KOHANE'S COVERAGE CORNER
Dan D. Kohane
- Passenger Not Covered under Auto Policy for Opening Door on Bicyclist
- Interesting One: Malpractice Payment Does Not Substitute for Auto Liability Coverage When SUM Coverage Involved
- Additional Insured Status Established When Insured/Subcontractor's Employee Injured on Job; Various Defenses to Coverage Fail
- Cross-Liability Endorsement Means What it Says
- Broker's Negligence in Failing to Procure Requested Coverage Not Proximate Cause of Underinsured Loss When Options Were Given to Insured Prior to Loss to Secure Missing Coverage
MARGO'S MUSINGS ON SERIOUS INJURY UNDER
Margo M. Lagueras
- Opinion Based on Examination Performed 3 ½ Years Before Writing, and Not Specifying ROM at Time of Writing, Is Deficient
- Affirmation in Opposition Prepared Years After Accident Cannot Be Reconciled With Negative ROM Findings
- Even ROM Findings for a Pinky Finger Must Be Compared to the Norm
- Defendants Brought the Motion, Had the Burden, and Failed to Meet It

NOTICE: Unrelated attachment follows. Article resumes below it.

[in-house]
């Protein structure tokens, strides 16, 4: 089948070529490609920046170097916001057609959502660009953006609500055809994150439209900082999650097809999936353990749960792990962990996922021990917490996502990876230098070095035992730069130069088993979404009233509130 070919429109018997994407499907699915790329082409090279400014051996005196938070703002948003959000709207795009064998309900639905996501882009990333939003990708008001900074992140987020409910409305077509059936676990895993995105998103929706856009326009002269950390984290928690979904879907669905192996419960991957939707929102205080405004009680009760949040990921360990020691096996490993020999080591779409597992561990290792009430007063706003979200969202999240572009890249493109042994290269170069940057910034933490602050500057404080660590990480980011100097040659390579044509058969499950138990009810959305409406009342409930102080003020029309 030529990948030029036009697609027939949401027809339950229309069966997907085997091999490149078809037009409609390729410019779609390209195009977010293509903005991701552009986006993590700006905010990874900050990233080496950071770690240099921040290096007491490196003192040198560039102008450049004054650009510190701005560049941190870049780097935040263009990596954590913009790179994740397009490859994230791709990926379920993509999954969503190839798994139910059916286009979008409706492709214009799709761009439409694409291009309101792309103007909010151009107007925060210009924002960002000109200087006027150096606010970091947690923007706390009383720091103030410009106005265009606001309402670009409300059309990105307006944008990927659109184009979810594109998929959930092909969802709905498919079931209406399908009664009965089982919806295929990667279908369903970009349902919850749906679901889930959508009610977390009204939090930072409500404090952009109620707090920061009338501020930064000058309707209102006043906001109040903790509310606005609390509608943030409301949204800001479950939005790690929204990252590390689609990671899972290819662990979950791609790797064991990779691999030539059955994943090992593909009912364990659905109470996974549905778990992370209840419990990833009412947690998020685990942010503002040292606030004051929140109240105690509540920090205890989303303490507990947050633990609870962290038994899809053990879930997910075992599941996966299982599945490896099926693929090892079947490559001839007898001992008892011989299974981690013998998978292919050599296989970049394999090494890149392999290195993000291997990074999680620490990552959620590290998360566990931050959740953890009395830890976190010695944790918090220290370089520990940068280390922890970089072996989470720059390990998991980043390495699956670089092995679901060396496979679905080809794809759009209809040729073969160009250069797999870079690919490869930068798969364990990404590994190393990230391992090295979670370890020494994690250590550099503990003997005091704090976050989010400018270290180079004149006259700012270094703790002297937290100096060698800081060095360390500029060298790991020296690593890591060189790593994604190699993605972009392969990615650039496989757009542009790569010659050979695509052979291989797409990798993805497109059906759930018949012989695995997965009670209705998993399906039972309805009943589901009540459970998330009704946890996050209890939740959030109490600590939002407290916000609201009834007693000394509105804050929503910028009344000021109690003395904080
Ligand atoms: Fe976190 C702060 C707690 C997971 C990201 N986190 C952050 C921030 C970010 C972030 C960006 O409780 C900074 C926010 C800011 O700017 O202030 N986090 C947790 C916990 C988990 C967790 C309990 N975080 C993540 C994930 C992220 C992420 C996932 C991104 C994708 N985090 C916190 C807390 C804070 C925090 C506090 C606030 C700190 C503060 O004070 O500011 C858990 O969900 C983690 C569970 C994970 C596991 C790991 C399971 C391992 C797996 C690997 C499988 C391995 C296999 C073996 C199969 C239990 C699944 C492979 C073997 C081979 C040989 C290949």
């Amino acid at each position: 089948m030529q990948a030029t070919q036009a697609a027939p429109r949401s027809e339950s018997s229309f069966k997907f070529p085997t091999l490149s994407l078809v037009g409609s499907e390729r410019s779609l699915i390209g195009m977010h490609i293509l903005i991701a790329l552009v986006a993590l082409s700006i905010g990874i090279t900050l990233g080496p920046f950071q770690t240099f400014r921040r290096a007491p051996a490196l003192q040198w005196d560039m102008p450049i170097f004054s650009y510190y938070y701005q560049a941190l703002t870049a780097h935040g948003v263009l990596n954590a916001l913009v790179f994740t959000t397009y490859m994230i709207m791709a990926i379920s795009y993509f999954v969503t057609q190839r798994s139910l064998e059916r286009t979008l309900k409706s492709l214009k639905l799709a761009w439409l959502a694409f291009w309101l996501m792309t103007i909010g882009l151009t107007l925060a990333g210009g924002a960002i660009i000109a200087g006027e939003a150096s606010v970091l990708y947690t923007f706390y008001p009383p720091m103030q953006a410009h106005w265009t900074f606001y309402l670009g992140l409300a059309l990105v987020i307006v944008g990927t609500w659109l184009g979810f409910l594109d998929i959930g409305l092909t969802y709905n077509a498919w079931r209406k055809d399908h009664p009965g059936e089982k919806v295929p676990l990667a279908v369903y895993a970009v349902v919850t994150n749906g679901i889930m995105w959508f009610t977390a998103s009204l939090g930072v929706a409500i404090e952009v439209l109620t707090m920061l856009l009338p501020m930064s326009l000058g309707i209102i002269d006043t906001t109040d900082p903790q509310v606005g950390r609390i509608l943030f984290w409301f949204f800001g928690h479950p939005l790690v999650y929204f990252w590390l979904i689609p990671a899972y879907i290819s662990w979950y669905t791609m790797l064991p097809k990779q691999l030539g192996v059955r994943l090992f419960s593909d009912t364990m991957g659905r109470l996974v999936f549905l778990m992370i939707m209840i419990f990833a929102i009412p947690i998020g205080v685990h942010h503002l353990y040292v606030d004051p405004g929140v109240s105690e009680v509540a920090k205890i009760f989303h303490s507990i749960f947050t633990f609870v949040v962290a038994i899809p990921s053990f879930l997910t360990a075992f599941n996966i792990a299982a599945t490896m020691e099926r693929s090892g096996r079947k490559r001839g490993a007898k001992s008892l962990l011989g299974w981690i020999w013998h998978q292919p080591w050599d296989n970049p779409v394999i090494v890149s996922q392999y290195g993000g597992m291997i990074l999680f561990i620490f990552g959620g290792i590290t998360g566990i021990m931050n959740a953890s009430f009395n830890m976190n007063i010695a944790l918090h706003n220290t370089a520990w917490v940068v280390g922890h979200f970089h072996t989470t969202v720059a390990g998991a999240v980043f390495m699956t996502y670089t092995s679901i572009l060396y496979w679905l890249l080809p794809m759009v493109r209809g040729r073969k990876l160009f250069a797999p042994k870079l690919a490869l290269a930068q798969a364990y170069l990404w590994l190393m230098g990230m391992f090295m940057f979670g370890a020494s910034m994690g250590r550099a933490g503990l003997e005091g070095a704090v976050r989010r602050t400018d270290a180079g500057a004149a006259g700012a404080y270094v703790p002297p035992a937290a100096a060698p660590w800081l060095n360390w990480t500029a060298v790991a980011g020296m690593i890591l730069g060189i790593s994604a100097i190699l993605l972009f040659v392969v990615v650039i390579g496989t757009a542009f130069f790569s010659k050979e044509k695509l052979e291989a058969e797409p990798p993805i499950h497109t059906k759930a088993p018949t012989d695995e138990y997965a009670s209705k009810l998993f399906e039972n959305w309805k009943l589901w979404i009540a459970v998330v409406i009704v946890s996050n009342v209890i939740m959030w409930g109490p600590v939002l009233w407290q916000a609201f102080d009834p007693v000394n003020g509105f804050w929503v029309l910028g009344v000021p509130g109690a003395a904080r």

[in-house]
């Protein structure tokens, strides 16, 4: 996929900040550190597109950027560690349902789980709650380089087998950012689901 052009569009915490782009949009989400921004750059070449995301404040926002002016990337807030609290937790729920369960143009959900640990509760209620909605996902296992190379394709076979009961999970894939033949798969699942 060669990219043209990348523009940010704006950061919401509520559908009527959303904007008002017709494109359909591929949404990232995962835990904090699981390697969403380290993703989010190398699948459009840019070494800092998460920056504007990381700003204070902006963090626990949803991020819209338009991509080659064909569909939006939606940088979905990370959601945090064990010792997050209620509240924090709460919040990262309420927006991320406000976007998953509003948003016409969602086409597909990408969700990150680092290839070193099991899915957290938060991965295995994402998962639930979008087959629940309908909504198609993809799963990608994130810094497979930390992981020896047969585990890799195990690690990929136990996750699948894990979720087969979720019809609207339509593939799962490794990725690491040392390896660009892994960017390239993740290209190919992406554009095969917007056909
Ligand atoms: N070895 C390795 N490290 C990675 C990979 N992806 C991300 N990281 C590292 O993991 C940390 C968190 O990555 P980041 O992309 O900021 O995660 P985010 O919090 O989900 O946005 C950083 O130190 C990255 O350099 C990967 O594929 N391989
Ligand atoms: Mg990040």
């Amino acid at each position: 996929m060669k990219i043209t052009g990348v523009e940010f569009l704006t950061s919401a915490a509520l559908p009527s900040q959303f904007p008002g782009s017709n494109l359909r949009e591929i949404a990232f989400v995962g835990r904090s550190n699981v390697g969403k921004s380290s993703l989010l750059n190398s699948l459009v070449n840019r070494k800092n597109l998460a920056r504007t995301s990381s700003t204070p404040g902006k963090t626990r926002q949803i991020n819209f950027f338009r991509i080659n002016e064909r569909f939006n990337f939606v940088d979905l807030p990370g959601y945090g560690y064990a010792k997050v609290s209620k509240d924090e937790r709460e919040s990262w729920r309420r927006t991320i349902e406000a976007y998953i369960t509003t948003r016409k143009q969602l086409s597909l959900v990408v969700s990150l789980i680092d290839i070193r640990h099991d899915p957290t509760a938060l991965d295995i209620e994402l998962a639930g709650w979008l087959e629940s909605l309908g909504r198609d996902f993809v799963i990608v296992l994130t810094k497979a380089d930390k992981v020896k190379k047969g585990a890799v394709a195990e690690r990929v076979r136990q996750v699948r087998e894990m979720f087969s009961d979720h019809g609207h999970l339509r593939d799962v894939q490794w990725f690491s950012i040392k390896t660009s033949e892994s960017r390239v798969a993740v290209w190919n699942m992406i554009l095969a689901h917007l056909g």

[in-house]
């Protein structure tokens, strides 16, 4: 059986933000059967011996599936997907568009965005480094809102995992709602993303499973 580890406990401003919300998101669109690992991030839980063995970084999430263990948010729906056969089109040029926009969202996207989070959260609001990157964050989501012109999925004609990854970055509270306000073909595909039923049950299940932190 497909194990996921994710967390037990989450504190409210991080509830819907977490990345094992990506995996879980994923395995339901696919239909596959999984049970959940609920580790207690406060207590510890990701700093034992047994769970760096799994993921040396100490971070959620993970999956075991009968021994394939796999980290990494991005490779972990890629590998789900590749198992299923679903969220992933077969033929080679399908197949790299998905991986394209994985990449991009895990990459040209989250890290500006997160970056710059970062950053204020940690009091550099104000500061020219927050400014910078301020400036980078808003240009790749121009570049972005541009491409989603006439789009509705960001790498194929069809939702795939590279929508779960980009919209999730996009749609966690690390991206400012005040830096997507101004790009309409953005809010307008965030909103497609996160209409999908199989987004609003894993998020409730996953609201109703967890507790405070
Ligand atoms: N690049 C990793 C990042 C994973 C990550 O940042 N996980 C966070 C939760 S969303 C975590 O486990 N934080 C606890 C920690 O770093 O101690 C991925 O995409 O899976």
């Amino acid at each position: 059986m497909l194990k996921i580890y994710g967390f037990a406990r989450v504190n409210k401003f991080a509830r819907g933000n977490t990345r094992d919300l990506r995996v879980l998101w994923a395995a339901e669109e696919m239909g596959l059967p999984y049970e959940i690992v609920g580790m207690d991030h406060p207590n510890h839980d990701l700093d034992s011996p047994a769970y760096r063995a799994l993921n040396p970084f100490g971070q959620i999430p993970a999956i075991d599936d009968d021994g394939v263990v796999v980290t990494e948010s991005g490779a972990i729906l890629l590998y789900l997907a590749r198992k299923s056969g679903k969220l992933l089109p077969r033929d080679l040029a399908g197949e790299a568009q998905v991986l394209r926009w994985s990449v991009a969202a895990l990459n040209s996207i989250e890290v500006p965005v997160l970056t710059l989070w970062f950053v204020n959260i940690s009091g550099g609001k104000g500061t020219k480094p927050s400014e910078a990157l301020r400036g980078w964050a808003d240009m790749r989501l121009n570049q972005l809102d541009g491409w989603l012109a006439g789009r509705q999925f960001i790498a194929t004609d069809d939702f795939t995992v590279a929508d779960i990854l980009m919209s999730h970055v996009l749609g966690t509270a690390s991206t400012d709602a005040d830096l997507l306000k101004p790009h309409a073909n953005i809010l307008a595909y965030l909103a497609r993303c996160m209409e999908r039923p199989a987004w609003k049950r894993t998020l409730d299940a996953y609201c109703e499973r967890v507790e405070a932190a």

- Finding of Serious Injury as to One Body Part Permits Consideration for All Injuries
- Treating Physician Successfully Rebuts Findings of Degenerative Changes
AUDREY'S ANGLES ON NO-FAULT
- Peer Reviewer's Reliance Upon Medical Journals Questioned
- Peer Reviewer's Report Found Unpersuasive Due to Medical Journals Cited
- Peer Reviewer's Reliance Upon Withdrawn Medical Journal Fatal to Conclusion of Lack of Medical Necessity
PEIPER ON PROPERTY (and POTPOURRI)
Steven E. Peiper
- AI Status Under a CGL Does NOT Translate to AI Status Under the Commercial Property Policy
- A Settlement is a Settlement, Doctrine of Accord and Satisfaction Bars Insured's Attempt to Renegotiate
- Subrogee Can Be Liable Under Defendant's Counter-Claims, But Measure Damages Only Permits an Offset of the Subrogee's Award
FIJAL'S FEDERAL FOCUS
Katherine A. Fijal
- Applying Illinois Law - An Insurer's Duty to Defend
Jennifer A. Ehman
- Discovery that Renoir Painting Was a Forgery Is Not a Loss Under a Valuable Articles Endorsement to a Homeowners Policy
- Court Determines that a Forty-Seven Day Delay in Disclaiming Coverage Based on Speed Racing Exclusion Is Late